“Is there anything more fundamental than the realization, “This is what I am”? It reveals a unity which nevertheless is—or was—a diversity. No longer the earlier ego with its make-believes and artificial contrivances, but another, “objective” ego, which for this reason is better called the “self.” No longer a mere selection of suitable fictions, but a string of hard facts, which together make up the cross we all have to carry or the fate we ourselves are. These first indications of a future synthesis of personality, as I have shown in my earlier publications, appear in dreams or in “active imagination,” where they take the form of the mandala symbols which were also not unknown in alchemy. But the first signs of this symbolism are far from indicating that unity has been attained. Just as alchemy has a great many very different procedures, ranging from the sevenfold to the thousandfold distillation, or from the “work of one day” to “the errant quest” lasting for decades, so the tensions between the psychic pairs of opposites ease off only gradually; and, like the alchemical end-product, which always betrays its essential duality, the united personality will never quite lose the painful sense of innate discord. Complete redemption from the sufferings of this world is and must remain an illusion. Christ’s earthly life likewise ended, not in complacent bliss, but on the cross. (It is a remarkable fact that in their hedonistic aims materialism and a certain species of “joyful” Christianity join hands like brothers.) The goal is important only as an idea; the essential thing is the opus which leads to the goal: that is the goal of a lifetime. In its attainment “left and right” are united, and conscious and unconscious work in harmony.” (Collected Works of C.G. Jung, Volume 16, para. 400.)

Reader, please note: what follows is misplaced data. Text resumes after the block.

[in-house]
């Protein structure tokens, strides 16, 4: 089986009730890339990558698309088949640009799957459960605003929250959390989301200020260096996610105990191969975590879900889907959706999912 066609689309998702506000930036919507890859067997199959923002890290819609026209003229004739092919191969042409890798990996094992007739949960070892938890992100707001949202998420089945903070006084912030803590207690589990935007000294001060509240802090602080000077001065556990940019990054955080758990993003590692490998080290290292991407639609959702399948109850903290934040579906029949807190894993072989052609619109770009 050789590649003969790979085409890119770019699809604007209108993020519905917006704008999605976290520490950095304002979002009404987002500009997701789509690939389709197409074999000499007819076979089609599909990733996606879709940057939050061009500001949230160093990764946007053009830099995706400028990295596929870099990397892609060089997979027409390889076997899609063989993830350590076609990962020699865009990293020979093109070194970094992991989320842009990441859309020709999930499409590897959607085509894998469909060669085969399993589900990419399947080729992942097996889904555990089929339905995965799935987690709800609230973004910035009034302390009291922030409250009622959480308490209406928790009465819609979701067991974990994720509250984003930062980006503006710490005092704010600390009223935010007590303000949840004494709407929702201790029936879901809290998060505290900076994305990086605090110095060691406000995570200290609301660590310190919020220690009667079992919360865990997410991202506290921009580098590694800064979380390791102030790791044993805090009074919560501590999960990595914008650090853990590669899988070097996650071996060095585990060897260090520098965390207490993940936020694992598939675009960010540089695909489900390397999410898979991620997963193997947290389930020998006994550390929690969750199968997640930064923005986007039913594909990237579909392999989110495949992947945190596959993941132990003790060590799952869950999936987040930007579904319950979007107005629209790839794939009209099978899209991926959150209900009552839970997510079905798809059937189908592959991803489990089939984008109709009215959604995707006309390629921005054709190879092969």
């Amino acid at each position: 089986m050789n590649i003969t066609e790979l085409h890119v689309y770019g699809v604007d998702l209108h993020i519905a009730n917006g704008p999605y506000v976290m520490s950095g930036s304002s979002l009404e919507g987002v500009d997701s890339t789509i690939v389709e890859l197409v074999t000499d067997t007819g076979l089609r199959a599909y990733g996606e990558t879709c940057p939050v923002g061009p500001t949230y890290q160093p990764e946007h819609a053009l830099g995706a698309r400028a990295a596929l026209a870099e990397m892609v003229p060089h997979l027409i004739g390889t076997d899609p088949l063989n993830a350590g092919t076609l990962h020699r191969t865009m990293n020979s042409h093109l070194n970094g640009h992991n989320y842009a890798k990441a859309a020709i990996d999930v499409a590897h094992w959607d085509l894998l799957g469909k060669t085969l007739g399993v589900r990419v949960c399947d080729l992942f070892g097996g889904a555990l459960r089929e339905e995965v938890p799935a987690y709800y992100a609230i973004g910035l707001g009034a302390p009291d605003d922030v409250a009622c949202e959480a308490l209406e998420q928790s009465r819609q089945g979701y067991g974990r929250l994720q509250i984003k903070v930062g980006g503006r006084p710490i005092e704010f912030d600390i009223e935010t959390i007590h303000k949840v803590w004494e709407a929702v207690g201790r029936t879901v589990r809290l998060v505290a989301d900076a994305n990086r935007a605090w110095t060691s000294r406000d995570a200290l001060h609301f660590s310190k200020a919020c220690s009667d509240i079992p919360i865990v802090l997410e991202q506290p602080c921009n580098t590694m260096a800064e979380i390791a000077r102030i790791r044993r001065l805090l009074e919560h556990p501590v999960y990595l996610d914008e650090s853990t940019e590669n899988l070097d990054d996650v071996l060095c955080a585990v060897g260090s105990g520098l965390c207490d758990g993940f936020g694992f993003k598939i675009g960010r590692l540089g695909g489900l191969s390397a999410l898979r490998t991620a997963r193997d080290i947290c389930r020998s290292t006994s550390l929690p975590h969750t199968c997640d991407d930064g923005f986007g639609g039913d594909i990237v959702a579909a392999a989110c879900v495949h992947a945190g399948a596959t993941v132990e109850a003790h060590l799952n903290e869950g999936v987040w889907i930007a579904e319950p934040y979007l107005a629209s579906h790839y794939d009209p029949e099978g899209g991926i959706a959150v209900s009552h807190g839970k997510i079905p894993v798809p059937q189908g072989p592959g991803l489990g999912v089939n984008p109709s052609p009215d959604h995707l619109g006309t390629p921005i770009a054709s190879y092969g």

The Forest in Fairy Tales: Symbol of our Lone Nature

Marie-Louise Von Franz in her book, The Feminine in Fairy Tales, discusses the psychological meaning of the forest in fairy talesIn many tales about the developing feminine, a girl or princess retreats into a forest, hiding or taking refuge from a situation that seems destructive. In one such tale, Allerleirauh or All Fur, the heroine runs away from her father, who wants to marry her because she looks just like her late mother. Allerleirauh hides in the forest of a nearby kingdom and takes refuge in a hollow tree.

The fairy tale depicts a psychological situation in which an old, ruling attitude in the psyche (the old king) fails to recognize a new generation of feminine development (the princess). In a woman, such an attitude can live a dynamic life as her own inner masculine voice, an animus voice that is stuck in old ideas about who she “should” be. Such a voice often and loudly insists on a woman meeting expectations that do not belong to her true nature, expectations for example that insist on perfection or pleasing others. Von Franz says a retreat “into the forest” to escape such an attitude or voice in oneself symbolizes a retreat into one’s deep inner nature. Such a withdrawal from collective life necessarily involves an encounter with existential loneliness:

“Most women, since they depend so much on relationship and long for it, have great difficulty in admitting to themselves how lonely they are and in accepting that as a given situation. To retire into the forest would be to accept the loneliness consciously, and not to try to make relationships with good will, for that is not the real thing. According to my experience, it is very painful, but very important, for women to realize and accept their loneliness. The virgin soil would be that part of the psyche where there was no impact of collective human activities, and to retire to that would be to retire not only from all animus opinions and views of life, but from any kind of impulse to do what life seems to demand of one. The forest would mean sinking into one’s innermost nature and finding out what it feels like. The vegetative is also spontaneous life and offers healing to the woman destroyed by a negative animus or negative mother-complex.” ( 1982, p. 85.)